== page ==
First, let me introduce a sample MySQL table which I will run sphinx indexer to work with. Its a table called “content” which stores news portal articles, containing standard news fields (like title, body, author…etc):

CREATE TABLE `content` (
  `id` int(11) unsigned NOT NULL AUTO_INCREMENT PRIMARY KEY,
  `title` varchar(500) DEFAULT NULL,
  `author` varchar(255) DEFAULT NULL,
  `category_id` int(11) NOT NULL,  
  `status` int(11) NOT NULL, -- used to indicate if content is published, pending...etc  
  `body` longtext,
  `keywords` varchar(255) DEFAULT NULL,
  `is_deleted` int(11) DEFAULT NULL,
  `slug` varchar(255) DEFAULT NULL,
  `updated_at` datetime DEFAULT NULL,
  `created_at` datetime DEFAULT NULL,   
   FULLTEXT KEY `INDEX_TEXT` (`title`,`author`),
   FULLTEXT KEY `title` (`title`),
   FULLTEXT KEY `body` (`body`)
) ENGINE=MyISAM DEFAULT CHARSET=utf8;

This table was MyISAM table in order to benefit from MySQL Full-Text index prior to use of Sphinx. We will use these indexes to compare sphinx and mySQL performance later.

Now let’s see sphinx configuration file,
Sphinx configuration file, is named sphinx.conf, usually you will find it in /usr/local/etc (in case you compiled sphinx from sources), or in /etc/sphinx (in case you installed a RPM package). you will find also at the same directory, sphinx.conf.dist which have standard configuration file that have all the configuration options.

In the following, the contents of the sphinx.conf file I used with my database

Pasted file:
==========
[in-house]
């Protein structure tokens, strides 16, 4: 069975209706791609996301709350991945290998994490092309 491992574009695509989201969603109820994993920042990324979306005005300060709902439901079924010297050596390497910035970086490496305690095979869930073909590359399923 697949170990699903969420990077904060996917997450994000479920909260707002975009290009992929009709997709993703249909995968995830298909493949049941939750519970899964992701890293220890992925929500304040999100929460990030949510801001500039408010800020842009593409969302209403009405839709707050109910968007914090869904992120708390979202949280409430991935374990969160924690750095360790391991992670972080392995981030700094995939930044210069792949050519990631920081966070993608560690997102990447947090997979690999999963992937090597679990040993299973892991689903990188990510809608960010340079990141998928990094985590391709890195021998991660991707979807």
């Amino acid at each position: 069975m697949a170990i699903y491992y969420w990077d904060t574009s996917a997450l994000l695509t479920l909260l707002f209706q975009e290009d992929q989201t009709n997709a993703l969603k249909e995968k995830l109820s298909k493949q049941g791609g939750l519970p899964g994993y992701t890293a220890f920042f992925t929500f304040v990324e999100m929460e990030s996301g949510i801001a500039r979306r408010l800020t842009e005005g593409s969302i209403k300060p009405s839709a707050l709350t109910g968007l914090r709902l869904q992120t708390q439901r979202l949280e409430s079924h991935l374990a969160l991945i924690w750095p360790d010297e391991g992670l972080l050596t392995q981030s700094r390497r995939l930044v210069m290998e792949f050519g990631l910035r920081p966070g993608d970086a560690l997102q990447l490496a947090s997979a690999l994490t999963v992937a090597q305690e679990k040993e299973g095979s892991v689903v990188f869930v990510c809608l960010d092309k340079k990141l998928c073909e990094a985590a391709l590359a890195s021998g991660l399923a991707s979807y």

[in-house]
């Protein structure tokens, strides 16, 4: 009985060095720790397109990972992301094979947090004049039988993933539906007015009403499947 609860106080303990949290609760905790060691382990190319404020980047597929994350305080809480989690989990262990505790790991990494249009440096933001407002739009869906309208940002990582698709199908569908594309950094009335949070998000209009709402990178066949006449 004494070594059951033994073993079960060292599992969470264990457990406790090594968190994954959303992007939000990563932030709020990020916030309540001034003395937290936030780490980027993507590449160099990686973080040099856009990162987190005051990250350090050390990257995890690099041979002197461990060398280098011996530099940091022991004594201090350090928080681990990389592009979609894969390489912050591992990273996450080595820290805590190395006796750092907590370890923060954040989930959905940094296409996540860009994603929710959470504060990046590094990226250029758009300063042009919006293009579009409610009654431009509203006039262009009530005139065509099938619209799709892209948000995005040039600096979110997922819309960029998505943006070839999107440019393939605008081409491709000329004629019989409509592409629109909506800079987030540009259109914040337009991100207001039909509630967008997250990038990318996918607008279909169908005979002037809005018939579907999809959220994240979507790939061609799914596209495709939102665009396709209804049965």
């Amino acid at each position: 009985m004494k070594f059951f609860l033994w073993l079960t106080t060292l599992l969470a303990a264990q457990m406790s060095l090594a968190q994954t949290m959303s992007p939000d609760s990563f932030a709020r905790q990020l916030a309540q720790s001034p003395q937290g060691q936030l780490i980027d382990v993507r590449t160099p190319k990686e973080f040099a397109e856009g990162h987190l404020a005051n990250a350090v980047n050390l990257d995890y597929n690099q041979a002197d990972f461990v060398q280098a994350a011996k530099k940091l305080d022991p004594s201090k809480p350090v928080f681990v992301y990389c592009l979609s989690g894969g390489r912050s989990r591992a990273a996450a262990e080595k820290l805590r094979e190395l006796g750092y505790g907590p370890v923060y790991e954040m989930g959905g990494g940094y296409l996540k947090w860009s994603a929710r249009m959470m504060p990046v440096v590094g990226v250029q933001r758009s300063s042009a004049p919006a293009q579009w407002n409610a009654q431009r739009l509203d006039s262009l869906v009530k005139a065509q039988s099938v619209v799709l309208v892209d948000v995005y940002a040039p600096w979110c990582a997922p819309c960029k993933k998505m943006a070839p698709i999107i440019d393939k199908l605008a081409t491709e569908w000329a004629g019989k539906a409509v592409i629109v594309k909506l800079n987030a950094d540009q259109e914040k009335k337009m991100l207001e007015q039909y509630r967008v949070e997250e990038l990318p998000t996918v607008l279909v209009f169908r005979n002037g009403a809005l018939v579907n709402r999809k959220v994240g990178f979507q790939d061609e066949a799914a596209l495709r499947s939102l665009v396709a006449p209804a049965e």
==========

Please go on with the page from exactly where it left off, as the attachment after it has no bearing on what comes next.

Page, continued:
source content
{
        #data source type
        type                    = mysql
        sql_host                = localhost
        sql_user                = root
        sql_pass                = root
        sql_db                  = your_db
        sql_port                = 3306

        #main document fetch query
        sql_query_pre           =   SET NAMES utf8
        sql_query               = \
                                SELECT id, title, author, status, body, keywords, category_id, unix_timestamp(created_at) as created_time  \
                                from content \
                                where is_deleted=0 and status=1 \
                                ;
        #attribute declaration        
        sql_attr_uint           = status
        sql_attr_uint           = category_id
        sql_attr_timestamp      = created_time

}

#defining delta source
source delta: content {
       sql_query                = \
                                SELECT id, title, author, status, body, keywords, category_id, unix_timestamp(created_at) as created_time  \
                                from content \
                                where is_deleted=0 and status=1 and created_at >= CURRENT_TIMESTAMP() - INTERVAL 15 MINUTE\
                                ;
}

#defining indexes
index content_index
{
       source           = content
       path             = /home/zaid/sphinx/data/mdn_content
       docinfo          = extern
}
index delta: content_index
{
      source            = delta
      path              = /home/zaid/sphinx/data/mdn_content_delta
      docinfo           = extern
}

#searchd daemon configurations
searchd
{
     listen   = localhost:3321
     listen   = 9312
     log      = /var/log/searchd.log
     pid_file = /var/log/searchd.pid
}

Here is the explanation of the configuration file parts:

1- Main data source block (mandatory):

source content
{
....
}

this block defines the data source, which sphinx will index its contents, in this block you define mainly three groups of information: